Oral Health Group

Creating a Unique Tray Set-up, and the Evolution of Dental Hygiene Instruments

November 22, 2018
by Kathleen Bokrossy, RDH

Do you find that each of your instrumentation kits typically contain the same instruments?

Are most of your instruments similar to what you were taught in school?


I usually start my instrumentation presentations by asking the audience these two questions. More times than not, the majority of the room agrees that their kits are the same for each client with perhaps just one ‘new’ style of instrument. In dental hygiene school, we were taught to use instruments that are ‘safe’ for beginners and were introduced to the most common styles. Is it safe to have a student use a perio file or a hoe? Definitely not. But as we improve and master our skills, we need to explore new options that will help improve client care and will also help us ergonomically. As we become more proficient and confident in exploring the dentition and develope our understanding of tooth morphology with all its concavities, projections and furcations, we can expand our instrument armamentarium. We should choose instruments that have been created for advanced instrumentation.

After working clinically in a variety of offices across the country, and struggling with the instruments that the offices provided, I decided to start my own dental instrument company back in 1998. It started off as a sharpening and re-tipping company, as I had mastered the skill of sharpening and re-tipping was a new concept at the time. We grew to an international company with our own line of instruments, education and maintenance programs. I have since sold this company but still feel very passionate about dental instruments, as I truly believe that a dental hygienist can only be as good as the instruments in his/her hands! We cannot provide effective, efficient or safe care for our clients when we are using worn-out, misshaped instruments.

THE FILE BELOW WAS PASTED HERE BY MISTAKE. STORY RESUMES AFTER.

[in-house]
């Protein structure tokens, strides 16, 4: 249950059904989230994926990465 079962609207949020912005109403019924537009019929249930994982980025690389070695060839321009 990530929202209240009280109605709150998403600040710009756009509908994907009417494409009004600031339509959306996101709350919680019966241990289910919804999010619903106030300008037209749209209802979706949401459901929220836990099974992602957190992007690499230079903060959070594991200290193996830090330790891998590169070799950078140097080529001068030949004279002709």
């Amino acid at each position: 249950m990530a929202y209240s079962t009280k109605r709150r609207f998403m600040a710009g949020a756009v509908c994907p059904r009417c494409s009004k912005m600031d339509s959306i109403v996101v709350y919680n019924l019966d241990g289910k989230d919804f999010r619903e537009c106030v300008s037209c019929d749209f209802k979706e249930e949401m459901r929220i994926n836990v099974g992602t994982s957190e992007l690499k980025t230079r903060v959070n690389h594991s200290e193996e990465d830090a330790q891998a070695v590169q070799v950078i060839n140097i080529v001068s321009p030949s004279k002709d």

The designs available, the type of material, the choice of handle, and metals have greatly evolved since I started practicing back in the late 80’s. When I first starting practicing, instruments needed to be sharpened after every sterilization cycle because the process dulled the instruments. Now we have instruments that do not require sharpening as often and instruments that require no sharpening at all! Major instrument companies will use superior steel that offers greater longevity and retains its sharpness longer. One specific company, LM Dental, from Finland, has a special proprietary micro-coating over their already high-end carbide enhanced alloy, which leaves a very smooth finish that is super sharp, and maintains an edge that never requires sharpening.

Over the years, I still hear the same most common challenges and pains that many dental hygienists face. I would like to address them and offer some suggestions.

Many dental hygienists are using instruments far beyond the time to replace them without realizing it. This results in poor care, an uncomfortable appointment for both you and your client, decreased tactile sensitivity, increased fatigue and risk of Repetitive Strain Injuries (RSI).

Keep a master set in your practice to use while sharpening, as a guide, so that you can maintain the original design as much as possible. This is also a great way to compare what you are currently using to what you should be using, if you need to demonstrate to your DDS or Office Manager that it is time for new instruments!

The office will not buy instruments for the dental hygienists when they need to, so they are using the old instruments beyond their safe use.